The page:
New York Fashion Week’s social media winners and losers
With 181 shows and a generated $900 million in revenue, New York Fashion Week brings in $100 million more than the Super Bowl. What that means on social media: There’s a big chance for brands to make an impression.
Now that the week has wrapped up and the fashion elite are fleeing overseas to continue the frenzy in London (a somewhat less-intense affair with just 78 shows), it’s time to reflect on which brands won big and which lost out on New York Fashion Week’s social media circus.
Brands that made a big impact
Spice Girl-turned-fashion icon Victoria Beckham saw maximum exposure on social media this year. The British designer’s Twitter, Instagram and Facebook accounts saw the biggest surge of any other designer this fashion week, gaining 129,000 new Instagram followers alone (totaling 6.8 million), according to data from Socialbakers. Other brands that gained the most followers included Michael Kors and Givenchy.
Victoria Beckham’s Instagram account also saw the most interactions, collecting 3.5 million likes and comments over the course of the week. Givenchy’s Instagram had the second-most Instagram interactions, but at 99,000, the figure pales in comparison.
Still, French design house Givenchy had an overall impressive first New York Fashion Week run (usually, Givenchy shows in Paris). Creative designer Riccardo Tisci opened an online lottery to send out more than 400 tickets to the public, and a stunning spring/summer collection along with star power courtesy of Nicki Minaj, Caitlin Jenner and the Kardashians drove buzz on Twitter. Givenchy saw the most mentions on the platform during fashion week, according to Socialbakers, receiving 28,035 overall. One gown in particular, worn by Joan Smalls, sparked conversation on Twitter, with users dubbing it “that dress.”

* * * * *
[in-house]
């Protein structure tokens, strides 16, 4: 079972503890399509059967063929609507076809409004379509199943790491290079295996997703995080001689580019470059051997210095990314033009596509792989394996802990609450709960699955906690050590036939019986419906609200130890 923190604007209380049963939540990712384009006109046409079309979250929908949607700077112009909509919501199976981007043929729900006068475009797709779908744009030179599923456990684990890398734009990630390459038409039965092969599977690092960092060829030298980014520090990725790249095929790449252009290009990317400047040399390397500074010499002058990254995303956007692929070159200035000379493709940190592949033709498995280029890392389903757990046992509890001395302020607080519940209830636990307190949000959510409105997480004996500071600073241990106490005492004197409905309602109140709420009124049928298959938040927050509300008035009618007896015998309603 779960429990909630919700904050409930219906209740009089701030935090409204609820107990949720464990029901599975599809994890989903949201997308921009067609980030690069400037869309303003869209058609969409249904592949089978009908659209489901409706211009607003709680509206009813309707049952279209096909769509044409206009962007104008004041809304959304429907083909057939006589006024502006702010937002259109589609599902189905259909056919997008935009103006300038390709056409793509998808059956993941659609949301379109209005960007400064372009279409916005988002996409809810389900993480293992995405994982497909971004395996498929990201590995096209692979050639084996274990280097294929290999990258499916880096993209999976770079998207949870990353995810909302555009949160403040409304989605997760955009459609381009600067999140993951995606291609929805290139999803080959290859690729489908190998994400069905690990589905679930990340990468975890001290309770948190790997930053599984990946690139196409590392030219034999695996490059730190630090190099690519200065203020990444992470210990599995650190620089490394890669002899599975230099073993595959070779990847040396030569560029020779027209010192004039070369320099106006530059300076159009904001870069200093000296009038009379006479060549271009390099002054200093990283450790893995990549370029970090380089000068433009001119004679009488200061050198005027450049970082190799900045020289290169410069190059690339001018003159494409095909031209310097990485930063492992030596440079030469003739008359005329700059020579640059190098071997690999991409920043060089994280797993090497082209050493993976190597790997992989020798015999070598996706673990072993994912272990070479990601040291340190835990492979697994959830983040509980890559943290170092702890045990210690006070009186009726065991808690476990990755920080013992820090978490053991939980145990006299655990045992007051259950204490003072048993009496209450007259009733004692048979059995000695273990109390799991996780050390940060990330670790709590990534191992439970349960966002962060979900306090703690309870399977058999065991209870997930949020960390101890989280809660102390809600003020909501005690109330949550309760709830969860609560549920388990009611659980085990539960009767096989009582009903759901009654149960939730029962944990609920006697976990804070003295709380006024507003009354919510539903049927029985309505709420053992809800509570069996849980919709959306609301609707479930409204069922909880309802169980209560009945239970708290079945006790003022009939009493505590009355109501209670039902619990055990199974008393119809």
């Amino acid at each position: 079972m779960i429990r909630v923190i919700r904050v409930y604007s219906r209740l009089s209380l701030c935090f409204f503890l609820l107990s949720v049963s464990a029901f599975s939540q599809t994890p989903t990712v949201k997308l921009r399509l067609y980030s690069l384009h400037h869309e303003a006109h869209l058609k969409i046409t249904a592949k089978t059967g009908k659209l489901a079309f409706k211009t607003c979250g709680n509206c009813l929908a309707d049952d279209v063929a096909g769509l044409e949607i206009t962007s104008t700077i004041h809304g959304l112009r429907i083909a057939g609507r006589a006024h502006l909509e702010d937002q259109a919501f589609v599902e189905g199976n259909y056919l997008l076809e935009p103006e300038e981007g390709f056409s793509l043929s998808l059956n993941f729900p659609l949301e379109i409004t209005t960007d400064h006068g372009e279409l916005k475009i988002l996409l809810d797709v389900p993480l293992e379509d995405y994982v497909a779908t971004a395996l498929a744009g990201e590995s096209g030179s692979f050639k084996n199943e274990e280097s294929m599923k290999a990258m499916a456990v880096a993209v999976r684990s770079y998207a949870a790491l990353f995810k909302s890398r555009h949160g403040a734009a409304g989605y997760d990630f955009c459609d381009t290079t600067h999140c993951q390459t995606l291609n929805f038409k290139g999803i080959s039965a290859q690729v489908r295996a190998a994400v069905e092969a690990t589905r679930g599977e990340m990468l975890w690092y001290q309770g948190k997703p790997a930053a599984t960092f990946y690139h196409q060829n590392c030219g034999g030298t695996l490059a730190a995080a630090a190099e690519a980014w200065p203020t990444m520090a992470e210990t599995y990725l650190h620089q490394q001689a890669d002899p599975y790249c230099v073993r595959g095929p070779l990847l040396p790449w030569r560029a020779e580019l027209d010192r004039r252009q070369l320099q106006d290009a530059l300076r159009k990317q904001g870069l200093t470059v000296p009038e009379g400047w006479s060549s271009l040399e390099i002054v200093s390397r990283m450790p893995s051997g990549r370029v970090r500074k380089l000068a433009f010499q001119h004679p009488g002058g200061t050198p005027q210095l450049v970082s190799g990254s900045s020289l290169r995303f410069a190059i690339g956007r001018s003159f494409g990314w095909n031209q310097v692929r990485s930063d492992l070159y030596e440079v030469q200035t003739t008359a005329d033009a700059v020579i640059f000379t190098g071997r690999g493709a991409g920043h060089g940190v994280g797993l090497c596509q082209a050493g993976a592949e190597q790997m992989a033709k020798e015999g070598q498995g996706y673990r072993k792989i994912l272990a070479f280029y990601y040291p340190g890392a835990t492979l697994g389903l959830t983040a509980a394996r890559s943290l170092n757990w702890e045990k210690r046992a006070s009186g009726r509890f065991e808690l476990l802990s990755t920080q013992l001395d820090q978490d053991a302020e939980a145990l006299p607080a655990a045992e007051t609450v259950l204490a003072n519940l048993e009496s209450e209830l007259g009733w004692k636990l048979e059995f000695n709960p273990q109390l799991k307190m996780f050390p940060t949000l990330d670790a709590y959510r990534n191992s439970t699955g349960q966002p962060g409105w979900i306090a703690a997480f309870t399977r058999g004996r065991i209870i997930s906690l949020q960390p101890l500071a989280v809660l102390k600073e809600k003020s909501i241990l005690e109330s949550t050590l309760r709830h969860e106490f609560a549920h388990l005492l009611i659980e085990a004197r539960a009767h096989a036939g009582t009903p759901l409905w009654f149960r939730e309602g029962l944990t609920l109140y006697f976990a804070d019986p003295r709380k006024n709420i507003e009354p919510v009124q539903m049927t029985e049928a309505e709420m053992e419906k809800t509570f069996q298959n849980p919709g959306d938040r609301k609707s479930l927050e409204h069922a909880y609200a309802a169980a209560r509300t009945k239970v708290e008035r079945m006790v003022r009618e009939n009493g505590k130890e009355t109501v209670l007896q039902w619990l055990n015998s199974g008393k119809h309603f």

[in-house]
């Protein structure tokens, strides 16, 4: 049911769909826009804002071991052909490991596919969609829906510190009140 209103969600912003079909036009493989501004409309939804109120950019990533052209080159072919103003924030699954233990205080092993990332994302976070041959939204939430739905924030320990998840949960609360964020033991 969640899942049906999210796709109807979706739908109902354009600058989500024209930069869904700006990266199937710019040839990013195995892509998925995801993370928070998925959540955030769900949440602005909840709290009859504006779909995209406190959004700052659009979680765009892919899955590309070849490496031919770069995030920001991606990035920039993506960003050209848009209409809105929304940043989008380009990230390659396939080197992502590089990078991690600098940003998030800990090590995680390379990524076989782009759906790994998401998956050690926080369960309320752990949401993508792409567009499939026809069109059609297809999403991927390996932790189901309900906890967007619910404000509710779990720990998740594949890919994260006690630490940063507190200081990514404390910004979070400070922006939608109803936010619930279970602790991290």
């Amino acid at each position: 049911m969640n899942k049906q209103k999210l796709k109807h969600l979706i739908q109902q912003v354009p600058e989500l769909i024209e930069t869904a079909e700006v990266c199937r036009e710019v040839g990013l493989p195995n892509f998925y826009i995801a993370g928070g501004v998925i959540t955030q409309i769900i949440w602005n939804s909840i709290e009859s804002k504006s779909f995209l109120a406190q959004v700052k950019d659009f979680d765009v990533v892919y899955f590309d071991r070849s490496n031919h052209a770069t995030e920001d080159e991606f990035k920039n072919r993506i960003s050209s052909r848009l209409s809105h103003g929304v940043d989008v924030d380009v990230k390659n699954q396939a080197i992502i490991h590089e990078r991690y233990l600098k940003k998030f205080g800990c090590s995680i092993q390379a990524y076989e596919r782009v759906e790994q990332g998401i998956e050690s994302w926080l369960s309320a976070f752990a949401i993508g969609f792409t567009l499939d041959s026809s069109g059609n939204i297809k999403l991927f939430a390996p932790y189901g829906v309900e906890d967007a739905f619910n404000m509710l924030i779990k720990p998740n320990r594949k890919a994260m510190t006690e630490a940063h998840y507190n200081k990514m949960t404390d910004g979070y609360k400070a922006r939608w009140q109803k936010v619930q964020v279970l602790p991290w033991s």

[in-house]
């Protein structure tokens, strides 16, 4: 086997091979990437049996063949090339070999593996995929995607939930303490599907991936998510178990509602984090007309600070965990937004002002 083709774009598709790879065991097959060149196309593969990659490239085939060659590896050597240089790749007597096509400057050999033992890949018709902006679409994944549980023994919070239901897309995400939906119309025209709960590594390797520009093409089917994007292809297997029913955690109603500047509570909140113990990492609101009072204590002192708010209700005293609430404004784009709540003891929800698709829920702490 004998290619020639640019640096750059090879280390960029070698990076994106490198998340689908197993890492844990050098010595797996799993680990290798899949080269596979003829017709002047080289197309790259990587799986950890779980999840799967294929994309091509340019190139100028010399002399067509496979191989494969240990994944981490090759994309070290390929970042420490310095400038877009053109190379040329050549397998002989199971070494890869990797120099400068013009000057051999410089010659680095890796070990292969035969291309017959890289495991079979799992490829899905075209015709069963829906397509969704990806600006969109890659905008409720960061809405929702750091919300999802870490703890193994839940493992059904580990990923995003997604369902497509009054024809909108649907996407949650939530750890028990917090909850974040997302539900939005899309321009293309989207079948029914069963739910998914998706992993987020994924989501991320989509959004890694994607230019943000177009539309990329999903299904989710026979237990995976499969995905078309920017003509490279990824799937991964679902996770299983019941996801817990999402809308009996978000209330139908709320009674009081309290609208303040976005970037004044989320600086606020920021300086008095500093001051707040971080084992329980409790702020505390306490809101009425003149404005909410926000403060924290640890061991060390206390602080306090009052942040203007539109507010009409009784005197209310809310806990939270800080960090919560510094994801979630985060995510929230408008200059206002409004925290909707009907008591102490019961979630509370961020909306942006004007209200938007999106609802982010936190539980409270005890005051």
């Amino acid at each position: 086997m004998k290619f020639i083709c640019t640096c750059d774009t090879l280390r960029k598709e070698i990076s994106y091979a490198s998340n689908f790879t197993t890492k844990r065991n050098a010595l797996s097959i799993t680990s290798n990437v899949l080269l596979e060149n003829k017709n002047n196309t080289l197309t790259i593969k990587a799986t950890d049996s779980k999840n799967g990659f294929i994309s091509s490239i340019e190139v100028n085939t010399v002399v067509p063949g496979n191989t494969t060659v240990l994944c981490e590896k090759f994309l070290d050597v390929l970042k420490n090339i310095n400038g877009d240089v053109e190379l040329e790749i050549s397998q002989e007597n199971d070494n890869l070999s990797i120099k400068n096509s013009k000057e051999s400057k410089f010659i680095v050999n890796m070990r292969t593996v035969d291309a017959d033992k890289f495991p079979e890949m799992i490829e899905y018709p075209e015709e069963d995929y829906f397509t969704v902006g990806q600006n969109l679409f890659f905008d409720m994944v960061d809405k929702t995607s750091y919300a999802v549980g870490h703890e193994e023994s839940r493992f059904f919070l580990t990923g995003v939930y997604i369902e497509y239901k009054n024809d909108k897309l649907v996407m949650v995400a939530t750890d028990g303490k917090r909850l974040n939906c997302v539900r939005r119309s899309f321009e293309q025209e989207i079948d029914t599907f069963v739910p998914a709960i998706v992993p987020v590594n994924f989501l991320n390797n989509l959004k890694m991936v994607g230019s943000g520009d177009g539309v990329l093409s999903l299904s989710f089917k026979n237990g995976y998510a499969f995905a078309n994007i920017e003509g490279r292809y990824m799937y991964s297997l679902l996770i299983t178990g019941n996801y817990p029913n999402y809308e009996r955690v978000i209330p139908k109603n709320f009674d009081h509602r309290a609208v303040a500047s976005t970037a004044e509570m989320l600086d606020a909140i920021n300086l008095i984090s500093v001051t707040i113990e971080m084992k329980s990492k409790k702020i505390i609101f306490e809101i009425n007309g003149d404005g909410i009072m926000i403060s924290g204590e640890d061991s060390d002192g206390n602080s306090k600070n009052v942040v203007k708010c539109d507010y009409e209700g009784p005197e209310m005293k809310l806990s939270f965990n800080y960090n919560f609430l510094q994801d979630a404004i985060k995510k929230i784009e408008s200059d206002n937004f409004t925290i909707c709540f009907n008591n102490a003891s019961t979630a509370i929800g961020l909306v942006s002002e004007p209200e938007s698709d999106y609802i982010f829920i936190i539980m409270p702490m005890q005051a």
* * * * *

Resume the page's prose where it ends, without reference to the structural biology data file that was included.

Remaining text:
Joan smalls, closing the Givenchy show in that dress, omg.
— lily (@ja_lily) September 12, 2015
Live streaming tool Periscope made its major fashion week debut, sharing the action with outsiders alongside runways and backstage. According to data from Twitter, 97 NYFW designers shared Periscope live streams during their shows, but it was Carolina Herrera’s House of Herrera collection that saw the most action on the platform. Fifteen separate live streams ran on Periscope before, during and after the show, with model Lily Aldridge handling the designer’s account for the occasion.
While not a major brand, Addition Elle made headlines for its partnership with Ashley Graham, the plus-sized model who designed her own lingerie line and displayed it on Tuesday during New York Fashion Week. News of the event trended on Twitter and Facebook, and the accompanying hashtag, #IAmSizeSexy, generated more than 12,000 posts on Instagram. Because, you know, real bodies on fashion runways is still a big deal.
Brands that missed the mark
Rag & Bone teamed up with Uber with a special promotion Monday night: between 5:30 and 7:30 p.m., hopeful fashionistas could tap a special ‘Runway’ option on their Uber apps, and if the request went through, a car would be sent to drive them to the secret venue where the brand would be showing its spring/summer collection. Great idea. The problem? The app crashed due to an overwhelming response, making people on Twitter pretty upset.
— Taiyo Kitagawa (@taiyoholic) September 14, 2015
Rag & Bone’s collection may have crashed Uber, but on social media, the brand failed to cause much buzz, ranking No. 27 of the top 30 brands in terms of interactions on Instagram, according to Socialbakers. It didn’t rank at all on Twitter, despite the Uber issues. Other brands that drew little conversation on social included Betsey Johnson, BCBGMaxazria and Banana Republic. Until next year, fashion followers.
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